Social Media in Academia
It's not just college students who are enthralled with social media. Their professors are now using these tools, from YouTube to Twitter, in increasing numbers. They use social media for everything from facilitating class discussions to crowdsourcing academic research.
Social Media in the Classroom
Many professors are turning to social media to improve their teaching. For example, The Chronicle of Higher Education recently profiled Lehigh University professor Jeremy Littau, who uses both Twitter and crowdsourcing in his classes. Littau teaches journalism, media literacy and multimedia reporting, among other classes.
With Twitter, he encourages students to post questions they may have during a class. This allows him to expand discussions outside the classroom. Beyond using social media as a device, he teaches his students to properly use these tools through modeling and engaged instruction. In his view, this prepares his students to use the tools they were already using more effectively and for academic pursuits.
Professors like Littau are recognizing that their students are highly engaged in social media such as Facebook. They can make their classes more relevant by incorporating this online community wherever possible. In addition to Littau's use of Twitter, professors may use document sharing tools like Google Docs for online collaboration. Also, Skype can enable professors to bring guest voices into the classroom with minimal effort and cost.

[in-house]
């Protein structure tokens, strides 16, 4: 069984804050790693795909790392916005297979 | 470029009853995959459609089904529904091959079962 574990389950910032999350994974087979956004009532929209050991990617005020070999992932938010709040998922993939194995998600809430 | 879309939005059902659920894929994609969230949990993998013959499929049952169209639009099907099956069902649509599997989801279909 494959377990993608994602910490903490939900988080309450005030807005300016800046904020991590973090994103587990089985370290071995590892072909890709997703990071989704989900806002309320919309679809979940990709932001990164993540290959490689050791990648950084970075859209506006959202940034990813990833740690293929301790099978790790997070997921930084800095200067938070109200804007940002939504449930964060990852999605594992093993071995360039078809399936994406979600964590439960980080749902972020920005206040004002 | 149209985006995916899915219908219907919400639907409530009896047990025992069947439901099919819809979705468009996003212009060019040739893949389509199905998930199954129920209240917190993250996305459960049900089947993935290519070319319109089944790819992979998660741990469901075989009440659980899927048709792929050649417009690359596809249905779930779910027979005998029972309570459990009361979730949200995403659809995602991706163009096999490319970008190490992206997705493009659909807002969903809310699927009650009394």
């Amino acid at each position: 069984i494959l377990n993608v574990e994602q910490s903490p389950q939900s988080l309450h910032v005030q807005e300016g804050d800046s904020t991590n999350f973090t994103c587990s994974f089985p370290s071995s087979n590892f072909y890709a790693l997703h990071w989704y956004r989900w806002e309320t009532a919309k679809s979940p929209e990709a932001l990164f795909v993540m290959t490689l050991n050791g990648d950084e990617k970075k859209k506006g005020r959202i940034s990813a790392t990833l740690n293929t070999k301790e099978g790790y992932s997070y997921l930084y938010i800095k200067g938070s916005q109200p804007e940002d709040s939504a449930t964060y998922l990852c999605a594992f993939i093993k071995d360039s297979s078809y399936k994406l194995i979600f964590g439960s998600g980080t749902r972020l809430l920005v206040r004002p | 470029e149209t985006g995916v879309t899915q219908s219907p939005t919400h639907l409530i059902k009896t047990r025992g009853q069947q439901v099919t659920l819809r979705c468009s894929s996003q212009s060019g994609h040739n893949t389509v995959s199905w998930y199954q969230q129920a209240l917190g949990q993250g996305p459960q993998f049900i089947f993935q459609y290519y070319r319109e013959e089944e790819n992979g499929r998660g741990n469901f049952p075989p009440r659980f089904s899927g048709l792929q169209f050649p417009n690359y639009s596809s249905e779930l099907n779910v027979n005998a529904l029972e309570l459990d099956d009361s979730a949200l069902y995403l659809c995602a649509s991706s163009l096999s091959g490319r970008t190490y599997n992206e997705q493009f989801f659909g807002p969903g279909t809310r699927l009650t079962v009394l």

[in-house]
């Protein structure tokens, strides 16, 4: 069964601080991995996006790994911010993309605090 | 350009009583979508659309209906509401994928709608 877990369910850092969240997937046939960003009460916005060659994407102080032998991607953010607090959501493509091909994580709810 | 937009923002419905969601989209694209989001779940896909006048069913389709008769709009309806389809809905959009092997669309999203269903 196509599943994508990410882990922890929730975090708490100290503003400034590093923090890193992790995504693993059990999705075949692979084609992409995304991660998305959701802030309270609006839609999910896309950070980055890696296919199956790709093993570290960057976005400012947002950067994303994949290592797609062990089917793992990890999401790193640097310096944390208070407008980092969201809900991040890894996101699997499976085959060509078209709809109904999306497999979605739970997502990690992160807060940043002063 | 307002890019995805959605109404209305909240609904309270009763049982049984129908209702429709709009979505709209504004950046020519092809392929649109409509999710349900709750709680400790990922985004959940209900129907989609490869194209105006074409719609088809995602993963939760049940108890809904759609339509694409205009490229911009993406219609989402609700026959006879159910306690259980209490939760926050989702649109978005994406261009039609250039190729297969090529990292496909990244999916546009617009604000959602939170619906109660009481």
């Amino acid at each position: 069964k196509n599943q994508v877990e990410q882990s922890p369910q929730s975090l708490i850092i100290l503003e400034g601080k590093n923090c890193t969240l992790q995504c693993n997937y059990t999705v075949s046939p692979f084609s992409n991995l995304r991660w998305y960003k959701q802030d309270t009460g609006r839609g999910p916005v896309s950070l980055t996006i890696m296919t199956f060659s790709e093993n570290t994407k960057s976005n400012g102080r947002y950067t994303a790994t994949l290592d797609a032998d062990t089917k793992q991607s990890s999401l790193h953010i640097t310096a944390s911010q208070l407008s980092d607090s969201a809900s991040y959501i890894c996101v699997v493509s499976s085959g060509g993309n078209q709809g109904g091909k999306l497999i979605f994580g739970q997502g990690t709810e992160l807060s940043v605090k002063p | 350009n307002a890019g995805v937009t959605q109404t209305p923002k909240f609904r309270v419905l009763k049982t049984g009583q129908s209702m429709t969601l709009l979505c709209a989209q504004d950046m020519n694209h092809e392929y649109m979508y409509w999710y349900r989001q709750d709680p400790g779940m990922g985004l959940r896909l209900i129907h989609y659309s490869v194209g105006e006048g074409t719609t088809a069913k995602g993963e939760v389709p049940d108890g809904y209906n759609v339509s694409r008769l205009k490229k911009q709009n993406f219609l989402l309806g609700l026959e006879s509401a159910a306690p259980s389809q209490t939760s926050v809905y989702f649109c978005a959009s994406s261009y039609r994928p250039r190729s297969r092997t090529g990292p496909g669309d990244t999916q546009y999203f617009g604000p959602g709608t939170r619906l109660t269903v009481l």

Academic Research Goes Online
Outside of the classroom, social media serves a valuable purpose in academic research. The Centre for Information Behaviour and the Evaluation of Research (Ciber), a London-based interdisciplinary research organization, recently published a study on this topic. They found that social media is useful at all stages of research. This includes collaborative writing, seeking resources and disseminating findings.
Ciber noted that the most popular forms of social media are the ones that are widely used by the general population, rather than those designed specifically for academic uses. These include Skype, Twitter and YouTube. It may be that researchers can most easily use the tools they're familiar with from personal use for professional purposes. It may also mean that there is a dearth of highly specific, targeted academic media tools available.
In terms of who uses these tools most, age is a factor, but less of one than might be expected. Approximately 83% of those younger than 35 use social media, compared to 76% for those who are older. The age discrepancy widens by media type. Microblogging sites like Twitter are most heavily weighted towards younger users. Image and video sharing sites, like Flickr and YouTube, and conferencing tools, like Skype, are more widely used across all age groups.
Skype is serving a wide variety of roles in the classroom, including use as an emergency distance learning tool.